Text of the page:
Caregiver vs. Caretaker
A reader wonders about the difference in meaning between caretaker and caregiver:
It seems to me that they should have opposite meanings. Is there a difference in usage?
Although “to give” and “to take” describe opposite actions, caretakers and caregivers both mean “people who provide care and attention.”
Caretaker has been in the language since the mid-1800s. Its earliest meaning was “one who takes care of a thing, place, or person; one put in charge of anything.” Here are two early examples of the usage given in the OED:
The souter’s wife..was servant to Gilbert Brown..and..acted as nurse and care-taker to Agnes his daughter. (1858)
The caretaker of the house met them, hat in hand. (1859)
Caregiver is a newcomer that entered American English in the 1960s and migrated to British English in the 1970s. It means “a person, typically either a professional or close relative, who looks after a disabled or elderly person.” Caregiver can also refer to a parent, foster-parent, or social services professional who provides care for an infant or child.
According to estimates from the National Alliance for Caregiving, during the past year, 65.7 million Americans (or 29 % of the U.S. adult population involving 31 percent of all U.S. households) served as family caregivers for an ill or disabled relative.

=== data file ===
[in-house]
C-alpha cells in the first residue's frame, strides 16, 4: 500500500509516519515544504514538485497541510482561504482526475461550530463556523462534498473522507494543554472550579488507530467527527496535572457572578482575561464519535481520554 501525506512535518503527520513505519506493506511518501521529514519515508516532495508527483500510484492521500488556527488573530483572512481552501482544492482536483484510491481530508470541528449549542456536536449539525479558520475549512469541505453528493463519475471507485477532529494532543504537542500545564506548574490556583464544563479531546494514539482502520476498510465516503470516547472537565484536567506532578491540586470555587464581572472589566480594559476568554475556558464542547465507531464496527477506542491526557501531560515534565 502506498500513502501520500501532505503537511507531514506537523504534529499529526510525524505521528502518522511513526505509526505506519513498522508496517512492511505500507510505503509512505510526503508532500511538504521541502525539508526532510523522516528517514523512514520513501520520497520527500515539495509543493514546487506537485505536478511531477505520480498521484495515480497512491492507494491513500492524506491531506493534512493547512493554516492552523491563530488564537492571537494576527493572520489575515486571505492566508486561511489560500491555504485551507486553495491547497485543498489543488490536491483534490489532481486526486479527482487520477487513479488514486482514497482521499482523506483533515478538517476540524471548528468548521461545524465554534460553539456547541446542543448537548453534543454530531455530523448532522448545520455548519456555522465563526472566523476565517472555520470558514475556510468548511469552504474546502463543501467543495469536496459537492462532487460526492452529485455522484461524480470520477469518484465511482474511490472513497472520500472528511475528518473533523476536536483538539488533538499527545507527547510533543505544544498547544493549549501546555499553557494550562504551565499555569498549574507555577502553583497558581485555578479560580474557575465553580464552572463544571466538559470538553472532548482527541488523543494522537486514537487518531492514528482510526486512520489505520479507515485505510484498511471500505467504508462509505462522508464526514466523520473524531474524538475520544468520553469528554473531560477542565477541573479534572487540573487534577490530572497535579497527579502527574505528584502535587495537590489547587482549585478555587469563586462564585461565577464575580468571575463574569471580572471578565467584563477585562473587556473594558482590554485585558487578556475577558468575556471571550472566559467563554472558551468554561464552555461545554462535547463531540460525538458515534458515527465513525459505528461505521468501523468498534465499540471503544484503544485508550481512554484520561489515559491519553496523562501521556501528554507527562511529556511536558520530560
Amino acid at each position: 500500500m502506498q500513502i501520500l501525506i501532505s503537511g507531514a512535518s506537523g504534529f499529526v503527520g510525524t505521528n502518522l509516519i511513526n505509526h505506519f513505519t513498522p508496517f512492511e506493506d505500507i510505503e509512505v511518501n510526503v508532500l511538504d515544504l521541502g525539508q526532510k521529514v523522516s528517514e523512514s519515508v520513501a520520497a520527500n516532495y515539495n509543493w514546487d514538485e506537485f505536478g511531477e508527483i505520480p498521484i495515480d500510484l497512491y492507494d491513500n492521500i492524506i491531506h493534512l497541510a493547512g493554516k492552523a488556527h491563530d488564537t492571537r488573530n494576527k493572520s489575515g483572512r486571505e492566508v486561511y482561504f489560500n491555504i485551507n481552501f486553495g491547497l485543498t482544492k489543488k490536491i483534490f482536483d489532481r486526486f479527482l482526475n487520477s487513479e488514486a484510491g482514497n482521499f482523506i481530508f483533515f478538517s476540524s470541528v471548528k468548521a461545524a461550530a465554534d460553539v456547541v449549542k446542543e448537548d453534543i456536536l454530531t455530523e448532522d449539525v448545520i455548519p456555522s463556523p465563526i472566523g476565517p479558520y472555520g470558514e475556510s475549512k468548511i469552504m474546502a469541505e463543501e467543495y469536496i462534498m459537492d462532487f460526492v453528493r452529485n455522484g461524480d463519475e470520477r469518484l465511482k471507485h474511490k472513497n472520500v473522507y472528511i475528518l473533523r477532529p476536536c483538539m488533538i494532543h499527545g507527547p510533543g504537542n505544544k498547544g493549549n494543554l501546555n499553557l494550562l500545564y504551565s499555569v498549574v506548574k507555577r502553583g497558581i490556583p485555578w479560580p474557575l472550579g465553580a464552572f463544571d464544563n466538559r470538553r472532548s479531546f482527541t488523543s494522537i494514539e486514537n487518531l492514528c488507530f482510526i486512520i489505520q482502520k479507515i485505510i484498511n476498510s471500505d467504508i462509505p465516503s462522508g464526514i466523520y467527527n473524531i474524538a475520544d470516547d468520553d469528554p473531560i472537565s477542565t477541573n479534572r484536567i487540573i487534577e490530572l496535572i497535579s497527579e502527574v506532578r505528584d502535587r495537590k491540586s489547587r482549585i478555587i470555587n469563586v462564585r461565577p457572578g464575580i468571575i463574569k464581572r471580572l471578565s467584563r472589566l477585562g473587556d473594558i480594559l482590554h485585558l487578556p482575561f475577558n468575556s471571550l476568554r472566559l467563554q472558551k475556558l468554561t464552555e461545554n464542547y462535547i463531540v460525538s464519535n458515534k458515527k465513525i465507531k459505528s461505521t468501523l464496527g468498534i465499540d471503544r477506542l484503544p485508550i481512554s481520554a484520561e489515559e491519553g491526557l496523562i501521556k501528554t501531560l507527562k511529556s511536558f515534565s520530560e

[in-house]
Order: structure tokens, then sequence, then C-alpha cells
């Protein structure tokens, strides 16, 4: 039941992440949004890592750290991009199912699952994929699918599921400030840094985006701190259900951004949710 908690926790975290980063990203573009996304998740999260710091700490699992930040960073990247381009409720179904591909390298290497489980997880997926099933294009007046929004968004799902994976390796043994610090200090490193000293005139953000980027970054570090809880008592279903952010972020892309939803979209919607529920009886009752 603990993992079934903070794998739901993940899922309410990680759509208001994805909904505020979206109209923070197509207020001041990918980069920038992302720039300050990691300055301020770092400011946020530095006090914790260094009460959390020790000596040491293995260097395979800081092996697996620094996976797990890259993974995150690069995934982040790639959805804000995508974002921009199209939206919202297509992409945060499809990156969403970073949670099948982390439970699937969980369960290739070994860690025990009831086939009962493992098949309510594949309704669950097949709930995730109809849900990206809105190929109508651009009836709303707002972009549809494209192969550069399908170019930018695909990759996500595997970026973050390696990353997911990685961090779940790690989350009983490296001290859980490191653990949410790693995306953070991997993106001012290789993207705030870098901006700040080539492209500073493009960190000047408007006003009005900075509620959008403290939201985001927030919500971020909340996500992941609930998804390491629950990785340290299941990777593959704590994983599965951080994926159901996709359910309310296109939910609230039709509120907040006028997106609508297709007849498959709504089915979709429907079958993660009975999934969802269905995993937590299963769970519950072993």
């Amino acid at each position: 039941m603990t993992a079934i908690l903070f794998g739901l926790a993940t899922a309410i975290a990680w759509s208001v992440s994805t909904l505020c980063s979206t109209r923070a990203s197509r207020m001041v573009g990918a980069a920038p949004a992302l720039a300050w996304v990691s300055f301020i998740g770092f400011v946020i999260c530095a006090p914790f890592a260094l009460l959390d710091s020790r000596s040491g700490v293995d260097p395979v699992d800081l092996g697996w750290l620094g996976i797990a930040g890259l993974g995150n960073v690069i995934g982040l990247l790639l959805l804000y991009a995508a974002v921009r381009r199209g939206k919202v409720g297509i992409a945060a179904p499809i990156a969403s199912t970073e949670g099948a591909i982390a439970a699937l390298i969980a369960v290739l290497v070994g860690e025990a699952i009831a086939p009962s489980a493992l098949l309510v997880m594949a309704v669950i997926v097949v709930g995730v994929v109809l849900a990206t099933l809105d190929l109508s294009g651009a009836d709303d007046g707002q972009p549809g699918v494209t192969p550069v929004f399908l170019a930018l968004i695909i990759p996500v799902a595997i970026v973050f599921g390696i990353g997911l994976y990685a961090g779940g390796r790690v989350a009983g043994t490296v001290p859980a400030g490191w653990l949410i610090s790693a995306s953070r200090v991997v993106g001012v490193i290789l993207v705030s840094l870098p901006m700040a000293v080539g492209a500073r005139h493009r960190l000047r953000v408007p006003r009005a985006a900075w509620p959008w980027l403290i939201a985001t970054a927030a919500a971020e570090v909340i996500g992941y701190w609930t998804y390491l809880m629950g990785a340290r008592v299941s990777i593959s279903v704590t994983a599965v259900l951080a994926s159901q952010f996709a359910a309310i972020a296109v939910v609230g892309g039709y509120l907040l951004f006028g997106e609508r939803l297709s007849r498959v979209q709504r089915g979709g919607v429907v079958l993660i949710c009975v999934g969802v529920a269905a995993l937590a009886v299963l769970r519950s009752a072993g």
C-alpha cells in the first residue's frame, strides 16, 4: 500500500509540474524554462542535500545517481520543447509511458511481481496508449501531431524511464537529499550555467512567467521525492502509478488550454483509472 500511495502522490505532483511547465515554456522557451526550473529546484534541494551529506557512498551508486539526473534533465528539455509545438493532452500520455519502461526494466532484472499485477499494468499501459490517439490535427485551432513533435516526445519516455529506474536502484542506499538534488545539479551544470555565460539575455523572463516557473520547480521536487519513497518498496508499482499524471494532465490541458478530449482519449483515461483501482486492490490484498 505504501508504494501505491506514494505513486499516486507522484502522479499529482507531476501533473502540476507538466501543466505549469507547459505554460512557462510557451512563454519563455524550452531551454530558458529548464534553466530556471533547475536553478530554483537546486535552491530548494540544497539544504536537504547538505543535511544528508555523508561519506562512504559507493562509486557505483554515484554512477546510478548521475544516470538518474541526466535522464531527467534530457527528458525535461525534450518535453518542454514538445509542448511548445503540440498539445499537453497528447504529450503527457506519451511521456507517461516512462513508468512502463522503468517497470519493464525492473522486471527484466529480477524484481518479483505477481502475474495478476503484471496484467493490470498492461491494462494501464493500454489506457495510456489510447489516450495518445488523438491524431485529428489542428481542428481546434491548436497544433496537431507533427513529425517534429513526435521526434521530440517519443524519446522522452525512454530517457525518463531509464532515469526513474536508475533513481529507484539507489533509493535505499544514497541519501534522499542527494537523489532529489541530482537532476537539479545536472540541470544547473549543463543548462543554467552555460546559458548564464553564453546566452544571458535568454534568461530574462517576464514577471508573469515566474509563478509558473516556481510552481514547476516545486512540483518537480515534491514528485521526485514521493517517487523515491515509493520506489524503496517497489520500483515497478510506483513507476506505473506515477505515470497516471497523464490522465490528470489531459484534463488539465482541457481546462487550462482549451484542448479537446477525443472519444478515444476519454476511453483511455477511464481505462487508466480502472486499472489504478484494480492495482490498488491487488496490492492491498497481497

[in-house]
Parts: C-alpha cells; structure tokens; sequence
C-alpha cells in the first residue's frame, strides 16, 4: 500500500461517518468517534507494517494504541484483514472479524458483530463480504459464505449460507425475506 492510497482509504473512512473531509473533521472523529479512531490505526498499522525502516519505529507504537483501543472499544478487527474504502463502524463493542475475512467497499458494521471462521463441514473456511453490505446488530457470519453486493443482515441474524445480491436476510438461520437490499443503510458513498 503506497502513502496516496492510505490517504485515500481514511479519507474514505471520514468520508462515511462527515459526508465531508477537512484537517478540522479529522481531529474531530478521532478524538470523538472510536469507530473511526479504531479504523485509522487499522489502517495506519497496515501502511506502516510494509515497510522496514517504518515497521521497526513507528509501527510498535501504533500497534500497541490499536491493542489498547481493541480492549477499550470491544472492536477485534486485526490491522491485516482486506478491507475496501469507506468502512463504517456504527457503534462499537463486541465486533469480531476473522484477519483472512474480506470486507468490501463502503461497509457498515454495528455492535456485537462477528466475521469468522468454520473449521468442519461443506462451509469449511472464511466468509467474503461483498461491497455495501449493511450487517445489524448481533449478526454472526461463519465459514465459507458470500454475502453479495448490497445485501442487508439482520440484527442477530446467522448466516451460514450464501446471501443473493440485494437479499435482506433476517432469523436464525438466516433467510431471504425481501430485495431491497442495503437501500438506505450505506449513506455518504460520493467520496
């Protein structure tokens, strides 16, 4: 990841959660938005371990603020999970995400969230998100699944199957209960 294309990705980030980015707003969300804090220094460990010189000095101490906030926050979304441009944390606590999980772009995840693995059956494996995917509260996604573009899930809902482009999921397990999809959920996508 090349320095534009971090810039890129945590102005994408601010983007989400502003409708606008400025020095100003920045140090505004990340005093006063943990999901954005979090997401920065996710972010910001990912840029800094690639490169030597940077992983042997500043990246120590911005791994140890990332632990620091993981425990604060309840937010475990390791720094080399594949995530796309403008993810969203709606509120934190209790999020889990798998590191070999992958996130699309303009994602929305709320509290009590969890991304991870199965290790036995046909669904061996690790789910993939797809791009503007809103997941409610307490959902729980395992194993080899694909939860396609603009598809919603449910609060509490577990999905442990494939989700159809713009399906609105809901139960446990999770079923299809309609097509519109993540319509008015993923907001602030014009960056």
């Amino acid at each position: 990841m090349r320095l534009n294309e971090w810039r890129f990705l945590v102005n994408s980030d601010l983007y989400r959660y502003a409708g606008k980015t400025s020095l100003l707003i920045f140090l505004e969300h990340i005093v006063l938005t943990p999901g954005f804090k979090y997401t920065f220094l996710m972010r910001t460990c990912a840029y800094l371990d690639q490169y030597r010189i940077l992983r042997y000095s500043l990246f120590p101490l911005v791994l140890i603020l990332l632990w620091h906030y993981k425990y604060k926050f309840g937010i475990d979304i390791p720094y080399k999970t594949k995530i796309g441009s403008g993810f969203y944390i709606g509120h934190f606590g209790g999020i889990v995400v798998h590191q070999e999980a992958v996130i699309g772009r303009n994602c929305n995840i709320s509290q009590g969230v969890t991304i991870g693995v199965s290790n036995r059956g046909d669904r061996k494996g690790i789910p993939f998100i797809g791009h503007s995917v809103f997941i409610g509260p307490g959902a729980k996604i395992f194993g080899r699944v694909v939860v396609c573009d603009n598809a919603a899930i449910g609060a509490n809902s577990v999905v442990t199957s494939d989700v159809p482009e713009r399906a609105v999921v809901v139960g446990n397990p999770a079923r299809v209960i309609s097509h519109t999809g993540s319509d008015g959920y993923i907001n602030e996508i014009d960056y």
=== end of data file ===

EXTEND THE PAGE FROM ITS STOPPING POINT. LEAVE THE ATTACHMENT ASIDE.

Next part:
In modern usage, caretaker is sometimes used with the same sense as caregiver, but it’s more commonly used with these two main meanings:
1. noun: a person who looks after property:
Alan John, caretaker at Buckholme Towers School in Lower Parkstone for 17 years, died in June this year at Forest Holme Hospice.
St. Louis looks to overhaul Soldiers Memorial, find new caretaker
2. adjective (or attributive noun): designating a government, administration, etc., in office temporarily:
CAS Coovadia, the MD of the Banking Association of South Africa, has been appointed as the caretaker CEO of Business Unity South Africa (Busa) while the business organisation looks for a new CEO.
Bulgarian president names new caretaker government
A group of people being looked after by a caregiver is called a “care group.” An individual being looked after by a caregiver may be called anything from “Mr. Jones” to “Momma.”
Want to improve your English in 5 minutes a day? Click here to subscribe and start receiving our writing tips and exercises via email every day.
Recommended Articles for You
Subscribe to Receive our Articles and Exercises via Email
- You will improve your English in only 5 minutes per day, guaranteed!
- Subscribers get access to our archives with 800+ interactive exercises!
- You'll also get three bonus ebooks completely free!